Stated preference methods, such as contingent valuation, face challenges from non-economic responses. The hypothetical nature of willingness-to-pay elicitations opens the door for non-economic responses because the respondents do not actually bear the consequences of their choices. Further, unlike consumers making actual choices in markets and other institutional contexts, respondents usually do not have an opportunity to learn from experience. Growing up chronologically together, contingent valuation and behavioral economics have been intellectually entwined. Behavioral critiques of contingent valuation, often quite heated in the early days, have propelled it toward methods and craft that better accommodate behavioral responses. Some examples: because of large endowment effects, contingent valuations generally elicit willingness to pay even when willingness to accept better fits the policy impact being valued; because of non-commitment, contingent valuations generally follow elicitations with questions about the certainty of response and use this information to adjust bid acceptances; and despite the desire for more data, contingent valuations generally avoid multiple elicitations because initial choices can affect subsequent choices. These and many other developments in contingent valuation came as responses to behavioral critiques (see Knetsch et al 2012). Although not the direct source of these critiques, Thaler’s contributions, especially on the endowment effect, clearly influenced the debate. Indeed, one might reasonably argue that behavioral economics has had its biggest impact on BCA by driving the evolution of contingent valuation.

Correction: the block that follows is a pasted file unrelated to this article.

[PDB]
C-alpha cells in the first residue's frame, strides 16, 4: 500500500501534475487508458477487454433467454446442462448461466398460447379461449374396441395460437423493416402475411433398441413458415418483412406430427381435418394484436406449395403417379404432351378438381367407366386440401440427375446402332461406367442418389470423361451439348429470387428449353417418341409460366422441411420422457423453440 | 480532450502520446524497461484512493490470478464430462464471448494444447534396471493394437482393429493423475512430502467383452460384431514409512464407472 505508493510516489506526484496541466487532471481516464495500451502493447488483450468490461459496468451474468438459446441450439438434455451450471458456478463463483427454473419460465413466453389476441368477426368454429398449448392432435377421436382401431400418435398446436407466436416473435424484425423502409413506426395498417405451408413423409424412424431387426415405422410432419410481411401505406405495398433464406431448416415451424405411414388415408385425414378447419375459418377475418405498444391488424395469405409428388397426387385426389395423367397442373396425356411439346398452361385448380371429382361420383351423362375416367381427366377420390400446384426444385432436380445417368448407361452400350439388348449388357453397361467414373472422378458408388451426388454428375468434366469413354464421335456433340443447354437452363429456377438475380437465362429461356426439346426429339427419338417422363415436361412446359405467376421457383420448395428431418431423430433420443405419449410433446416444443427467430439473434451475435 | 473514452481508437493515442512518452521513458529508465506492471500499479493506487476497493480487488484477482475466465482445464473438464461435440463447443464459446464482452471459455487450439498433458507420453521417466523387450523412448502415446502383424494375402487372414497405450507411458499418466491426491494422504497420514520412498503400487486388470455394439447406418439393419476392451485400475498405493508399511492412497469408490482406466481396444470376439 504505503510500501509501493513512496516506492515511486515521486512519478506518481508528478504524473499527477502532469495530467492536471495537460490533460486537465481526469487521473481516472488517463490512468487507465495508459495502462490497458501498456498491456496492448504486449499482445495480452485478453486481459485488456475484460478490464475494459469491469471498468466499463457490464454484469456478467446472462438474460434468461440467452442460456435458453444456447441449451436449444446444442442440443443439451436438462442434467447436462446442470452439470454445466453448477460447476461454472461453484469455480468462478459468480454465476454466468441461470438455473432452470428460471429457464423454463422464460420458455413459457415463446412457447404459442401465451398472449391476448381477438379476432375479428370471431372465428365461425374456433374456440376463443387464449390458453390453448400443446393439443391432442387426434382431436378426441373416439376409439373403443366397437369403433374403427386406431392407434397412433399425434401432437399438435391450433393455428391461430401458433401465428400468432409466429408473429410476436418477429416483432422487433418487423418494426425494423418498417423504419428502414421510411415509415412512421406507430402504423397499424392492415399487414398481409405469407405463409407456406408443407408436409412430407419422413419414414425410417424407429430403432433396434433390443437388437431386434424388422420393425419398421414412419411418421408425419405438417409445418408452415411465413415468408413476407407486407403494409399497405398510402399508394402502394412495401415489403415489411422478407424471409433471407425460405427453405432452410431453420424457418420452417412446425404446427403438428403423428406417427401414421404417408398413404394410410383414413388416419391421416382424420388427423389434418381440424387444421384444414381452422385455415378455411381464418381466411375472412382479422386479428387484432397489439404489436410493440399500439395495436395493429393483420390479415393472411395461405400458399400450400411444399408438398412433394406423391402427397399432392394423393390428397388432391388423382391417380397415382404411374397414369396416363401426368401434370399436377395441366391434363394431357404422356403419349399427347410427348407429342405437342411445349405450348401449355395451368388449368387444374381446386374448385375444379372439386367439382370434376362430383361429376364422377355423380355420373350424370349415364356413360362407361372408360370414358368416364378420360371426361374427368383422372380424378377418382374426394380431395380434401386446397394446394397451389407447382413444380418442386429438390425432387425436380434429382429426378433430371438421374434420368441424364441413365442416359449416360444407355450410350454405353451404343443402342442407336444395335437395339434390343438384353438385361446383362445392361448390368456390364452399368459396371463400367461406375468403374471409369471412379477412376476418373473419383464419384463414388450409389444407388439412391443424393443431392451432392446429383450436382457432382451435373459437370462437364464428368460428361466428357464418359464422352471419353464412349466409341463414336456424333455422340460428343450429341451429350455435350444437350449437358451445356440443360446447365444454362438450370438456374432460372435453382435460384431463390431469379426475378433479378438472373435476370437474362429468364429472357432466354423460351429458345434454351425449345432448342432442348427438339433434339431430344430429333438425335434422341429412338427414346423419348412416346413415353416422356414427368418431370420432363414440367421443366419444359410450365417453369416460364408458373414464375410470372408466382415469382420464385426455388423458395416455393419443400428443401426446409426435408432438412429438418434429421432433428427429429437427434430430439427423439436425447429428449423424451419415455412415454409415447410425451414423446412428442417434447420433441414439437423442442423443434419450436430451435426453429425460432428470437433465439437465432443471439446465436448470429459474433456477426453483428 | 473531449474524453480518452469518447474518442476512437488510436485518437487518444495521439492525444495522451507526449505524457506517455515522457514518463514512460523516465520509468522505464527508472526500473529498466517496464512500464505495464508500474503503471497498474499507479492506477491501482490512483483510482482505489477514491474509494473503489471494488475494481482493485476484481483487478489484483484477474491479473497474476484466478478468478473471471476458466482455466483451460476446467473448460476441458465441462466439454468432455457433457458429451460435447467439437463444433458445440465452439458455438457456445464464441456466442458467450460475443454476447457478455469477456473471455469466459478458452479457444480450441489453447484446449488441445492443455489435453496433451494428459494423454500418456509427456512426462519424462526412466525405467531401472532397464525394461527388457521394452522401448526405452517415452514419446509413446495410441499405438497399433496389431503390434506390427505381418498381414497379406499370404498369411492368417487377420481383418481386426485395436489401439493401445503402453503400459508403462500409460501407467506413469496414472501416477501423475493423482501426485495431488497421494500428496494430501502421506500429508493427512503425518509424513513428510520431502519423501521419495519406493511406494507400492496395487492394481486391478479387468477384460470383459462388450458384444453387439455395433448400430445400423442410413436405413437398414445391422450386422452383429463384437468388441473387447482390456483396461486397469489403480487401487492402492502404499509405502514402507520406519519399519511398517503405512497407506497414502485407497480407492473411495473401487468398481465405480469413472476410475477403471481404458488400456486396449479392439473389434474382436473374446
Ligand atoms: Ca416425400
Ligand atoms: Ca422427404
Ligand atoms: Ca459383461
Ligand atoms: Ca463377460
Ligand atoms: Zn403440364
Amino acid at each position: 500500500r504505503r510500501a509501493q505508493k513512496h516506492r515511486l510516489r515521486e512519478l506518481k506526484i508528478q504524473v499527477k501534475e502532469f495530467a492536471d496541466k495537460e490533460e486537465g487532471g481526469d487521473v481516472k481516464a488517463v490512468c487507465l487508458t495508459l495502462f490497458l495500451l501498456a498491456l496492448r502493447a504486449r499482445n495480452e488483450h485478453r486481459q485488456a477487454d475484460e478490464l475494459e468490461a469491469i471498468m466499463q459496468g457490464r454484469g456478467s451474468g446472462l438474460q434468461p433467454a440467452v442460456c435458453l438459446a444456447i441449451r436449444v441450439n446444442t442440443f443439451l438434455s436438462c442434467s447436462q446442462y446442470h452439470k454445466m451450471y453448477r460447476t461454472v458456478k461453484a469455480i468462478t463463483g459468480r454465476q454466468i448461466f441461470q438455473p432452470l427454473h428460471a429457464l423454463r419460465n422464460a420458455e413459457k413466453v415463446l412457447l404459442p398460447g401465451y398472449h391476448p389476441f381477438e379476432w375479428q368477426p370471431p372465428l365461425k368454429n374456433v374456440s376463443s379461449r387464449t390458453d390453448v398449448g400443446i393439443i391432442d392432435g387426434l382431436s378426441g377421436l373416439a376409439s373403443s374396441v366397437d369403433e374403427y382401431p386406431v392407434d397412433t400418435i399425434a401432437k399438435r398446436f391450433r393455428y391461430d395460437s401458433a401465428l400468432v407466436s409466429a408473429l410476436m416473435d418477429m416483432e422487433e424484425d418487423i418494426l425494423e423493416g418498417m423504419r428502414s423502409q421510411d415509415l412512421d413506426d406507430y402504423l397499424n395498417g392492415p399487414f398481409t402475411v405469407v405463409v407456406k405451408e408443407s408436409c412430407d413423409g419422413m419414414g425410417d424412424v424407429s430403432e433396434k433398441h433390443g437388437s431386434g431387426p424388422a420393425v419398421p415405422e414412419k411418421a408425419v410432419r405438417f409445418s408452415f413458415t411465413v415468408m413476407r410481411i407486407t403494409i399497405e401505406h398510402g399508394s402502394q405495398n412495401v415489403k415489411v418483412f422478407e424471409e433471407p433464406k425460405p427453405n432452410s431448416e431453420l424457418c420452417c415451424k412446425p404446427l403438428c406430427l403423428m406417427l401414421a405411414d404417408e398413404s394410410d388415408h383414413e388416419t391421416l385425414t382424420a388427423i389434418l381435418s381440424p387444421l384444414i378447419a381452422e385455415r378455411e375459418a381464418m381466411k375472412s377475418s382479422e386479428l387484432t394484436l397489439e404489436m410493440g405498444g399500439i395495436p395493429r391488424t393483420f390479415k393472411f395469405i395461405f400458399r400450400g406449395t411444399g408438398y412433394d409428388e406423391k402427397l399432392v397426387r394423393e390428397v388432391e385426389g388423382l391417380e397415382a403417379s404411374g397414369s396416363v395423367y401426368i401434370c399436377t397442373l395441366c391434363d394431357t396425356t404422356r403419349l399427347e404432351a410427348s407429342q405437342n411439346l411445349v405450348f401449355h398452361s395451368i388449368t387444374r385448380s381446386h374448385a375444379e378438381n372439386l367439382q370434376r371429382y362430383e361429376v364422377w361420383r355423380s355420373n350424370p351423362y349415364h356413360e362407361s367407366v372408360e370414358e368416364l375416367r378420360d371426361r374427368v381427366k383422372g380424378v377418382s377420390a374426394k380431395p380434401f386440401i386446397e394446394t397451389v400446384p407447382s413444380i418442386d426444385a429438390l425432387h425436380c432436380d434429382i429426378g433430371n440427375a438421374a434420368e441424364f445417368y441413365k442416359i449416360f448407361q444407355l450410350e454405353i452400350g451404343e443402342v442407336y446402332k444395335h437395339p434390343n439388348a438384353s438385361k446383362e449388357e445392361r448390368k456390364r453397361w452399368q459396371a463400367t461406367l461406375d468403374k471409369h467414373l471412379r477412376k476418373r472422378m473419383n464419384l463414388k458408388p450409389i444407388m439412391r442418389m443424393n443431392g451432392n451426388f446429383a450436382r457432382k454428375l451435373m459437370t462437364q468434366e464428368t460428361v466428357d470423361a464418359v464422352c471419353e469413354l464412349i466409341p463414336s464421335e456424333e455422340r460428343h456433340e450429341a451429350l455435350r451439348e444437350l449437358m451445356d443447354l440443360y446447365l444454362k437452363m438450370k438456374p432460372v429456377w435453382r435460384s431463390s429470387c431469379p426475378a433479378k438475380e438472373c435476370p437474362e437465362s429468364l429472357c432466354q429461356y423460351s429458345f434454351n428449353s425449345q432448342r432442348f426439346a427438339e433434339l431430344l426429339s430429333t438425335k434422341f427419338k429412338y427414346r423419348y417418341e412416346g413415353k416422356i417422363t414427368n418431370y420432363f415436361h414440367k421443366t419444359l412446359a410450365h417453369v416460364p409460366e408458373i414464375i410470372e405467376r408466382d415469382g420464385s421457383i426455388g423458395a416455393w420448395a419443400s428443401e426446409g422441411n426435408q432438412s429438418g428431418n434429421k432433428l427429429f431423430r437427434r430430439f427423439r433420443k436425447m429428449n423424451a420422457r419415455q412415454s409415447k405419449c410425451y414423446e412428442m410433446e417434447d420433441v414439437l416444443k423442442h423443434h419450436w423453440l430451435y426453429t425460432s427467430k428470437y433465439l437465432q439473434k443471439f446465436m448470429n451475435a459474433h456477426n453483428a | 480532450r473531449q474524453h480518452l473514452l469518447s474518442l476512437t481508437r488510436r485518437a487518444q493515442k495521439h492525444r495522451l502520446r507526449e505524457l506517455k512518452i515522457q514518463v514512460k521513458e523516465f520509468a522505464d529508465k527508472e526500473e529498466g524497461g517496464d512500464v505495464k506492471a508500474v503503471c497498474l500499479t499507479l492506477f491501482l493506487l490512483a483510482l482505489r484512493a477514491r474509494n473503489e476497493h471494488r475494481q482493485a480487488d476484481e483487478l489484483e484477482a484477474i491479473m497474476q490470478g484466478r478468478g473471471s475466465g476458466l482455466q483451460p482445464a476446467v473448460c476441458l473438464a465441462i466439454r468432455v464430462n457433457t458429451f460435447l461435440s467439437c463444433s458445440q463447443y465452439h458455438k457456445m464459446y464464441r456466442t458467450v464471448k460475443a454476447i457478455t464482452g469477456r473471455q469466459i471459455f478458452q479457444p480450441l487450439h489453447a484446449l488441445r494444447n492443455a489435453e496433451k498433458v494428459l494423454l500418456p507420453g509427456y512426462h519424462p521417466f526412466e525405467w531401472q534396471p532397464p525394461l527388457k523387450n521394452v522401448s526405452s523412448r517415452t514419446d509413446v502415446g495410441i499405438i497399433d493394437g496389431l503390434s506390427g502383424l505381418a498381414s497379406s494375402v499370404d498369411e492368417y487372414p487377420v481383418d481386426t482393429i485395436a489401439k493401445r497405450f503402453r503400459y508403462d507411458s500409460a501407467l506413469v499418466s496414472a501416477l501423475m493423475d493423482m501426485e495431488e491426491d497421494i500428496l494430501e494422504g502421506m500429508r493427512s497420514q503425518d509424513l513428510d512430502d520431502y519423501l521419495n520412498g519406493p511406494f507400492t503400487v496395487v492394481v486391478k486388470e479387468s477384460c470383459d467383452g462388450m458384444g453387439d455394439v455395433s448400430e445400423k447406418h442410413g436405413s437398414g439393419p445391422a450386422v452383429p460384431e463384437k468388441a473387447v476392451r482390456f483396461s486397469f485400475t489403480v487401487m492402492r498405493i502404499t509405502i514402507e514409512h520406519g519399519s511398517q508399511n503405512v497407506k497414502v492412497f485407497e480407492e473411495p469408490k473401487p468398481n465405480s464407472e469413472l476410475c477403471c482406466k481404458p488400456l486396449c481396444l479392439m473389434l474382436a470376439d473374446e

Perhaps Thaler’s greatest influence on policy has been through his work with Cass Sunstein on nudging individuals to make more rational choices through changes in the architecture of choice. In addition to widespread public attention, whole units of government have been created in the United Kingdom, United States, and other countries to look for ways of incorporating behavioral findings into policy designs. Assessing the efficiency impacts of nudges requires BCA analysts to step beyond consumer sovereignty to assess impacts paternalistically. We already do so with respect to choices made by children and the mentally impaired. Should we accept this responsibility when relatively small changes in circumstances alter individual choices? We will likely be addressing this issue for many years to come.

As BCA practitioners (and advocates) we owe an intellectual debt to Thaler. Examples of Thaler’s influence can be found in the Special Issue of JBCA on [Ir]rationality, Happiness, & BCA (2016). We want to use our craft to help government guide the allocation of society’s scarce resources to their most valued uses. Behavioral economics forces us to think harder about how we are assessing value. Although much of what we do remains well grounded in neoclassical theory and the interpretation of evidence it frames, behavioral economics has identified a number of empirical regularities that force us to think even harder about how to practice our craft in a responsible way. 

Kahneman, Daniel, Jack L. Knetsch, and Richard H. Thaler. "Experimental tests of the endowment effect and the Coase theorem." Journal of Political Economy 98, no. 6 (1990): 1325-1348.